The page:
Robin Hood Box Office Prediction

The latest cinematic iteration of the famed rich stealing and poor giving hero hits theaters over Thanksgiving with Robin Hood. The action-adventure comes from TV director Otto Bathurst with Taron Egerton in the title role, Jamie Foxx as Little John, Ben Mendelsohn playing the Sheriff of Nottingham and Eve Hewson as Maid Marian. Jamie Dornan and Tim Minchin are among the supporting players.

It’s only been a little over eight years since the last Hood landed onscreen. That was Ridley Scott’s expensive epic starring Russell Crowe. That high-profile summer pic managed to gross just over $100 million, but still fell short of projections considering it was from the Gladiator team. It was 1991’s Robin Hood: Prince of Thieves with Kevin Costner that was the massive blockbuster at $165 million overall.

Buzz for this reboot seems very muted and trailers leave an ambivalent feeling. I’m very skeptical Robin Hood hits its target audience. Looking at Turkey Day frame comparisons, I’m stuck on Ron Howard’s 2003 Western The Missing. I see it hitting below double digits for the traditional portion of the weekend with just over $14 million for the five-day.

Robin Hood opening weekend prediction: $9.7 million (Friday to Sunday); $14.1 million (Wednesday to Sunday)

For my Ralph Breaks the Internet prediction, click here:

For my Creed II prediction, click here:

For my Green Book prediction, click here:

Oscar Watch: A Private War

In a Best Actress race that is growing crowded, the Toronto Film Festival gave us yet another possibility with Rosamund Pike in A Private War. The film focuses on the true life story of Marie Colvin, a war journalist killed in Syria in 2012. Matthew Heineman directs and he’s best known for his documentaries, including the Oscar nominated Cartel Land and last year’s City of Ghosts. Jamie Dornan and Stanley Tucci costar.

The picture itself is getting mixed to positive reviews, but critics are heaping praise on Pike’s work. Four years ago, she was nominated for Gone Girl. Its distributor will need to mount a serious campaign for Pike to nab her second nod. That could be a tall order with more high-profile projects in the mix.

Bottom line: Pike could find herself in the mix, but it’s a bit of a long shot.

A Private War opens domestically on November 2. My Oscar Watch posts will continue…

Fifty Shades Freed Movie Review

A franchise can’t run out of steam if it never gathered any to begin with. That is the legacy of the Fifty Shades films and it climaxes limply with Fifty Shades Freed. The third and final (!) entry in the romantic saga of Christian Grey (Jamie Dornan) and Anastasia Steele-Grey (Dakota Johnson), we open with the lovebirds tying the knot. And by tying the knot, I mean they’re getting married and not just tying some knot as part of their wild sex escapades. We’ve seen that before and it’s a major reason why the pictures (based on the E.L. James bestsellers) have their legions of fans.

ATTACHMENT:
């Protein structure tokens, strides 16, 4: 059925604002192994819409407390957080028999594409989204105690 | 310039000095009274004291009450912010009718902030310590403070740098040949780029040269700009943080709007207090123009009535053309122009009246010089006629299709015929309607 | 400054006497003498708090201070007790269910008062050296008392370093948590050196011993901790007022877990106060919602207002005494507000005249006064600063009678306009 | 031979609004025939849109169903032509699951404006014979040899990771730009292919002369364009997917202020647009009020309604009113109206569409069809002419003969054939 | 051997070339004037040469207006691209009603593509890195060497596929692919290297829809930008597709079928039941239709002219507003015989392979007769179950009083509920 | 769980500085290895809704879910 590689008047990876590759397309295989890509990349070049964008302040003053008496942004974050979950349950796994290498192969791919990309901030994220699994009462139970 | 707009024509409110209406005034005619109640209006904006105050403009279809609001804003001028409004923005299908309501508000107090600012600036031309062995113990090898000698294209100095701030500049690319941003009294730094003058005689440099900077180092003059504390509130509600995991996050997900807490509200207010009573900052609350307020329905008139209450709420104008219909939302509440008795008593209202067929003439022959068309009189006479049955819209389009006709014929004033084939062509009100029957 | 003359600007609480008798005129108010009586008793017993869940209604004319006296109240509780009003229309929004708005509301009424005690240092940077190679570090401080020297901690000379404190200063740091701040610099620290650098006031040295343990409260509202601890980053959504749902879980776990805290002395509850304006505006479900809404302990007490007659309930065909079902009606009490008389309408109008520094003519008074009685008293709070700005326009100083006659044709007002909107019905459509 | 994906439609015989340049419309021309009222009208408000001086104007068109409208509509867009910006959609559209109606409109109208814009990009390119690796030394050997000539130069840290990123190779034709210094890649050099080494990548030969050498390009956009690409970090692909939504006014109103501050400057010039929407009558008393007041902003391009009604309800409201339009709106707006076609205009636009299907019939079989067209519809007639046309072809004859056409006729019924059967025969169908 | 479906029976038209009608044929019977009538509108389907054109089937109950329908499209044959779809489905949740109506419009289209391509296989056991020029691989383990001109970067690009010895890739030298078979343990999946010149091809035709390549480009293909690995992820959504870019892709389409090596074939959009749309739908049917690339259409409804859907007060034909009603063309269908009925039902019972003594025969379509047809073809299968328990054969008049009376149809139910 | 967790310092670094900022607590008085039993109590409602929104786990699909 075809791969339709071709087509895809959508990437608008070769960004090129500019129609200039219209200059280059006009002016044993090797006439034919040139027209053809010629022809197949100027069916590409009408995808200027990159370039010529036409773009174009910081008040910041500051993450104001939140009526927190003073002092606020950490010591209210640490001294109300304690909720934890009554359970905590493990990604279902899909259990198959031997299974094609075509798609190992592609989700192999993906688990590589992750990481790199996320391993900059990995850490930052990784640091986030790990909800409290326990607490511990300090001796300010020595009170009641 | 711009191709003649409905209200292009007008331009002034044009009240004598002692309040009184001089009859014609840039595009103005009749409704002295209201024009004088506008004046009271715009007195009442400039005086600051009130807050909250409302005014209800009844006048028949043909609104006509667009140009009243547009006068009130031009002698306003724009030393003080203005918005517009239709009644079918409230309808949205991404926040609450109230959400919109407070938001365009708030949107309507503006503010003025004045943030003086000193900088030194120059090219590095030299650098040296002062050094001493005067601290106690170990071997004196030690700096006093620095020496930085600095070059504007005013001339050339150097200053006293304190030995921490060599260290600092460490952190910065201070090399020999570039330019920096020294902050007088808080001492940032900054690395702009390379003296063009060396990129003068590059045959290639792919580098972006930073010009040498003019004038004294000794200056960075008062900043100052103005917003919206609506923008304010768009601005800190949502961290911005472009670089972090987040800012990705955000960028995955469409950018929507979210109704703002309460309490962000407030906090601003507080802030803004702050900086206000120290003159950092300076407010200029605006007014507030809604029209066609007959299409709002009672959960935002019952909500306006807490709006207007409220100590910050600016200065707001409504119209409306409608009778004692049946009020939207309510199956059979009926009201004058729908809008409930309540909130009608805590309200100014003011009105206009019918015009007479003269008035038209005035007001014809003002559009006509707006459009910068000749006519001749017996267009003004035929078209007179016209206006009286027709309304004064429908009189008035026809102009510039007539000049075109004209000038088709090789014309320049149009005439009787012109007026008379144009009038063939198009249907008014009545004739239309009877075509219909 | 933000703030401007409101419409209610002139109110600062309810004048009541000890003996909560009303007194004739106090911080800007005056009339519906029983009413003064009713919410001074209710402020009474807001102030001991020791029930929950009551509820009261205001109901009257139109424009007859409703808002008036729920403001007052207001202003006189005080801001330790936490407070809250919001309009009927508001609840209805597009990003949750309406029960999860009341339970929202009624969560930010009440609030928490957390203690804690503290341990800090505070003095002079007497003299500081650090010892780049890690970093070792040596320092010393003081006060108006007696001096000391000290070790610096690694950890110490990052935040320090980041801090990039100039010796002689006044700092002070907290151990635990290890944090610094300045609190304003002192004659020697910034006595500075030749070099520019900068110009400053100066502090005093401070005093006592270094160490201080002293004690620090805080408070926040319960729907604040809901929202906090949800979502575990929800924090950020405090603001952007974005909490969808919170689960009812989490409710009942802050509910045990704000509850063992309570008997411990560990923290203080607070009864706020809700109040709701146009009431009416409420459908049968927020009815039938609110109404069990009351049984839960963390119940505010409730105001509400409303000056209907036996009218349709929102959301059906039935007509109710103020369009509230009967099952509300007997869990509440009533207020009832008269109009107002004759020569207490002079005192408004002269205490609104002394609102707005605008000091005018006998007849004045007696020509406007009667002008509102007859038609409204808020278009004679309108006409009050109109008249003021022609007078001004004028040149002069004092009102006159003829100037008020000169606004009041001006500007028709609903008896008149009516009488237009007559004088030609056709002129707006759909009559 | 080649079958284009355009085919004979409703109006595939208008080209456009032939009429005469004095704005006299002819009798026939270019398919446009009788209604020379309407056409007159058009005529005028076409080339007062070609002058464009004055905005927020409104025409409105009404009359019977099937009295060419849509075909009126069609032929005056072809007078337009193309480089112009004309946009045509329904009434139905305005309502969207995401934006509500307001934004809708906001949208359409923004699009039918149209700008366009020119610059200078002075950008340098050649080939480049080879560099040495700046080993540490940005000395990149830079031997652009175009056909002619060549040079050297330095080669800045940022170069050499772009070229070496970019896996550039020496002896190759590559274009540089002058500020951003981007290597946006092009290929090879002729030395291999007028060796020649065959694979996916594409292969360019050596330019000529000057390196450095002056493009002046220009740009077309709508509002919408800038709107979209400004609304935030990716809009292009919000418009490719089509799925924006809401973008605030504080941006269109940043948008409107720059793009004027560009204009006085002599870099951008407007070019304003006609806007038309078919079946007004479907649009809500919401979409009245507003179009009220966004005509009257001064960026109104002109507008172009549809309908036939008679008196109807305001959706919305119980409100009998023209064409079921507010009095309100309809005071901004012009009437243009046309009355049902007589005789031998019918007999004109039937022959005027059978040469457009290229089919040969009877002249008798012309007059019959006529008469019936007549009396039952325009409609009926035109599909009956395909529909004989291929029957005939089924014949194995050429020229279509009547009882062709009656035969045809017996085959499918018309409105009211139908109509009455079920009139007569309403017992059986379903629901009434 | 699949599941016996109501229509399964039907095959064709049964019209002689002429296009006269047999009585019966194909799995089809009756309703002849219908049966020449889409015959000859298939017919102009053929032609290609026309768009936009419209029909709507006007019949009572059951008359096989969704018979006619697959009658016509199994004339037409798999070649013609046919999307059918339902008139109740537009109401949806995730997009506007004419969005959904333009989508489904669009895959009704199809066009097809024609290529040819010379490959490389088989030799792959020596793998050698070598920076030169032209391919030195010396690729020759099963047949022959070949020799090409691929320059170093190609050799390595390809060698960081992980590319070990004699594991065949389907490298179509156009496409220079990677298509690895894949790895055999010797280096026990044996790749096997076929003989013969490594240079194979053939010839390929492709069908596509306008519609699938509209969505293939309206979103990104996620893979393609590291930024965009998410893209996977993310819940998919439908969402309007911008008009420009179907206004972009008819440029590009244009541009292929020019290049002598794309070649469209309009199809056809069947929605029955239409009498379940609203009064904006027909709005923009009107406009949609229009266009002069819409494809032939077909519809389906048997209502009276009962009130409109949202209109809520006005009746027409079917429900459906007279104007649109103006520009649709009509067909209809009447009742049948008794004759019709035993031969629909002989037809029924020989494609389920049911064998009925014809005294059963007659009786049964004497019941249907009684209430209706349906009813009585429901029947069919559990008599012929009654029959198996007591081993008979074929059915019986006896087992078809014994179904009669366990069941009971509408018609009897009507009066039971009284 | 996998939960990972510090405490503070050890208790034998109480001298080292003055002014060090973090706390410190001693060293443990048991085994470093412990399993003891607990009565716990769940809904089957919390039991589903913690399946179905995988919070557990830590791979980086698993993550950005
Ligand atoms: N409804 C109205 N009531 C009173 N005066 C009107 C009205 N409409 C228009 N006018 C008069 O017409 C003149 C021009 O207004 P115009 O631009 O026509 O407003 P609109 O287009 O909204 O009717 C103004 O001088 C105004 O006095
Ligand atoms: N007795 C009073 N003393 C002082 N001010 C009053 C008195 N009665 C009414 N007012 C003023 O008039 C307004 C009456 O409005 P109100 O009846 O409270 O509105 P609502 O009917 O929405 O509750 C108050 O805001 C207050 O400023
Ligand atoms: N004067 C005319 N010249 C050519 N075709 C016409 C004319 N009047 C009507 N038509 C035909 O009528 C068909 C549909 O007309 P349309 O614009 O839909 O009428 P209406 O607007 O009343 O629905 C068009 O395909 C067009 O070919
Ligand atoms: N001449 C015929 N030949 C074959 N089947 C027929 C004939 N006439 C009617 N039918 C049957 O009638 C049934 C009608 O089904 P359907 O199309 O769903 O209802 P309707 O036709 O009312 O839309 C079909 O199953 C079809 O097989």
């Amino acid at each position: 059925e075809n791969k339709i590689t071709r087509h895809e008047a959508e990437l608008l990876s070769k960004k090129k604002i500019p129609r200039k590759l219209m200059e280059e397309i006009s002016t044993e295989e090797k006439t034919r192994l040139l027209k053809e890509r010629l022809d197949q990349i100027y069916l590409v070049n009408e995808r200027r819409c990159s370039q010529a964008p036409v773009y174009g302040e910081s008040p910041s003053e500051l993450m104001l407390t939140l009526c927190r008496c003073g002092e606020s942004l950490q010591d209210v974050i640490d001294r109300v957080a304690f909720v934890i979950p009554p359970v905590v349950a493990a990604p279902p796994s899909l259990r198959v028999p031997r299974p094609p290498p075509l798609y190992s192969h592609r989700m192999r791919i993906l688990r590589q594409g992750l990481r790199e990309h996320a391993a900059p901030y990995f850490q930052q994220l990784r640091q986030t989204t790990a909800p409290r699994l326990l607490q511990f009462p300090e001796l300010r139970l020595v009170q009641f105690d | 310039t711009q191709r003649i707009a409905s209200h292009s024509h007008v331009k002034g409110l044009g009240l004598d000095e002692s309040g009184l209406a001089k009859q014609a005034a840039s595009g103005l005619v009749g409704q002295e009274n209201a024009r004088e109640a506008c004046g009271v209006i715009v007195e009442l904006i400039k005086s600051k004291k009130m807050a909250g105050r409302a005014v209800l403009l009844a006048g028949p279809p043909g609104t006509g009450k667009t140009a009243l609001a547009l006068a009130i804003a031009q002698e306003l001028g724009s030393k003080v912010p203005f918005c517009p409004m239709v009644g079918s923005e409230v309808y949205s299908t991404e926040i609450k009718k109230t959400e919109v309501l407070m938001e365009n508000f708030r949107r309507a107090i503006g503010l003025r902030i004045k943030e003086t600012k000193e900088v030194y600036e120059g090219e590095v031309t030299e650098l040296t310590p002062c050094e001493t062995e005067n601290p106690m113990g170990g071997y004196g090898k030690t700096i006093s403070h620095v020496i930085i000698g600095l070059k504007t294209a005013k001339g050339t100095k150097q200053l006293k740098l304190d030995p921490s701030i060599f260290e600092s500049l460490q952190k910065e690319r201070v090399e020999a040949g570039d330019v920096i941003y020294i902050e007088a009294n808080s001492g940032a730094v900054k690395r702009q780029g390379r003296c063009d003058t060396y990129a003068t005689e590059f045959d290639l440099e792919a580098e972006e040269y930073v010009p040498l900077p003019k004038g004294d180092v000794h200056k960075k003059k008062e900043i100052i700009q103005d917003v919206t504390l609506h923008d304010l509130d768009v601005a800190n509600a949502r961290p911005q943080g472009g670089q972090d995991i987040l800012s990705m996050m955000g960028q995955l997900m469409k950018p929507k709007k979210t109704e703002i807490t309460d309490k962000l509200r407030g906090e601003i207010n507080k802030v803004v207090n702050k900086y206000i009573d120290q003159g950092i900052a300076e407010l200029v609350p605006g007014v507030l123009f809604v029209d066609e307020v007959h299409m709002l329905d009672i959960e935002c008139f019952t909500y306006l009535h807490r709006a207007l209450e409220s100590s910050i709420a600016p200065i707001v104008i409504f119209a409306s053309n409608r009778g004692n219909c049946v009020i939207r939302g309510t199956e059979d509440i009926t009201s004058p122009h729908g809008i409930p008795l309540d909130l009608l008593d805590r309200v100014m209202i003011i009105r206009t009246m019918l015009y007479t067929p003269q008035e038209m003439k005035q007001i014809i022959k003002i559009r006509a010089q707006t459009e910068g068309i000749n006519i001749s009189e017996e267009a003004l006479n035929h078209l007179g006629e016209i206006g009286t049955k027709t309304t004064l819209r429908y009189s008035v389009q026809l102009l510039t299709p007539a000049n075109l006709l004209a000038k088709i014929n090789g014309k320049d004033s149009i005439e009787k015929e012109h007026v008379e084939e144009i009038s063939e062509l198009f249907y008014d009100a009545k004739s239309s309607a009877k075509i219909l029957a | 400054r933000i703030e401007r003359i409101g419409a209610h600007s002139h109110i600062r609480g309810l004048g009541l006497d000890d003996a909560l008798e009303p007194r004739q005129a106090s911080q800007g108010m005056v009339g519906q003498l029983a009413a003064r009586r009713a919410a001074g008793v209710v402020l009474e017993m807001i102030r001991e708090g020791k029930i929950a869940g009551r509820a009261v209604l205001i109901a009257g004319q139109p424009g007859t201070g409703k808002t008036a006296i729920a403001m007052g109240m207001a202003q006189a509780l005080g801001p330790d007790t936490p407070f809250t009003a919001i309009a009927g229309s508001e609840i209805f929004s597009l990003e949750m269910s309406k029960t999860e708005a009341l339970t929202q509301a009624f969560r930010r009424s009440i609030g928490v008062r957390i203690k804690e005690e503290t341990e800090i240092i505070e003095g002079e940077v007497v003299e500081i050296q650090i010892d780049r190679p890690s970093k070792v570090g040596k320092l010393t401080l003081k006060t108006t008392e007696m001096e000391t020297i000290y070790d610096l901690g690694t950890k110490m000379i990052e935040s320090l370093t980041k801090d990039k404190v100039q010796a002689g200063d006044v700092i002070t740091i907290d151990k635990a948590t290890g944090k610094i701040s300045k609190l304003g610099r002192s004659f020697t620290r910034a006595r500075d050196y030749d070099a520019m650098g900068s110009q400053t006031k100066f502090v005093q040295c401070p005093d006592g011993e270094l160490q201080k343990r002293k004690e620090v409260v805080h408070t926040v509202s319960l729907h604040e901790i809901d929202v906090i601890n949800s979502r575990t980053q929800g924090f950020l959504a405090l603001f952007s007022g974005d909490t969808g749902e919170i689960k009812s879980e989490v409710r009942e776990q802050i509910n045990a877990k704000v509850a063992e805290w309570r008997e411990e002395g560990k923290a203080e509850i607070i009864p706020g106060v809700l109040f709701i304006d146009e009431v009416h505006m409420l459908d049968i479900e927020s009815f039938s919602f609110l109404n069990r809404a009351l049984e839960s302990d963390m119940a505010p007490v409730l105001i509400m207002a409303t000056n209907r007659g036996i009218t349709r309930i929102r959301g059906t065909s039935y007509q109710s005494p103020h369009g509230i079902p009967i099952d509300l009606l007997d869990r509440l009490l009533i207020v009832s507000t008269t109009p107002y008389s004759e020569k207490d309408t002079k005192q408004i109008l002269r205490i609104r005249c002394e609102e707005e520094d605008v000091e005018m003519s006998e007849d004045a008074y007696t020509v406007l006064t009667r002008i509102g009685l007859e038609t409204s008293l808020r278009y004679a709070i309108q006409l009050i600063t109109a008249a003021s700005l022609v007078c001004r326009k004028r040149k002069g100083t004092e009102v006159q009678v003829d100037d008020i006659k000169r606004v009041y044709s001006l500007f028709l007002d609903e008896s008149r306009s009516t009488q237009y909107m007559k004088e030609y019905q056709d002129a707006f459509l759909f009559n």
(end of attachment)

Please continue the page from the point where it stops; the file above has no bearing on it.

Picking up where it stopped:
Their wedded bliss is relatively short-lived, though describing anything as short-lived is generous in this sluggishly paced series. For one thing, Ana’s stalker Jack (Eric Johnson) is causing mischief once again. There’s also feelings of jealousy happening with Christian’s former flame (Kim Basinger). That subplot actually gets less screen time than the relationship woes of Ana’s best bud (Eloise Mumford) and Christian’s brother (Luke Grimes). What do these storylines have in common? None of them are interesting. For a trilogy wanting to burst with lustful excitement, Freed and its predecessors have been so very listless.

I was never familiar with the source material from which these movies were spawned. Upon viewing Fifty Shades of Grey for the first time, I was more than willing to keep an open mind and try to understand how the novels become phenomenons. Three tales later, I just don’t get it and that certainly applies to its cinematic renderings. The performances of Johnson and Dornan still come across as flat. My previous descriptions of the “hot scenes” being no more gripping than late night Cinemax still stands (the writing is no better either).

Thankfully I can now officially close that once open mind when it comes to Christian and Anastasia. I am freed.

* (out of four)

Fifty Shades Freed Box Office Prediction

For the third Valentine’s Day frame in the past four years, the romantic adventures of Anastasia and Christian will be on display for moviegoers when Fifty Shades Freed opens next weekend. Dakota Johnson and Jamie Dornan return with James Foley (who made previous entry Fifty Shades Darker) directing. Costars include Kim Basinger, Eric Johnson, Marcia Gay Harden, and Rita Ora.

This is the third and final chapter of the franchise based on E.L. James’s sultry bestsellers. The trailer reminds us to not miss the climax (get it?). The series has been a popular one for Universal Pictures, but there was a significant dip between 2015’s Fifty Shades of Grey and 2017 sequel Darker. Three years ago, Grey premiered to $85 million with an eventual $166 million domestic haul. Darker managed $46 million for its start with $114 million overall.

Freed appears likely to follow that downward trend, but its drop shouldn’t be nearly as pronounced as the last one. Current estimates have this hovering around the $40 million mark and that seems about right. I’ll say it falls just under that as fans bid farewell to Mr. and Mrs. Grey.

Fifty Shades Freed opening weekend prediction: $38.4 million

For my Peter Rabbit prediction, click here:

For my The 15:17 to Paris prediction, click here:

Fifty Shades Darker Movie Review

There’s a scene towards the end of Fifty Shades Darker where we find ourselves in Christian Grey’s childhood bedroom. He is engaged in deep conversation with Anastasia Steele. Instead of giving anywhere near a damn about what they were discussing, I found myself distracted by the movie poster in his room: The Chronicles of Riddick starring Vin Diesel.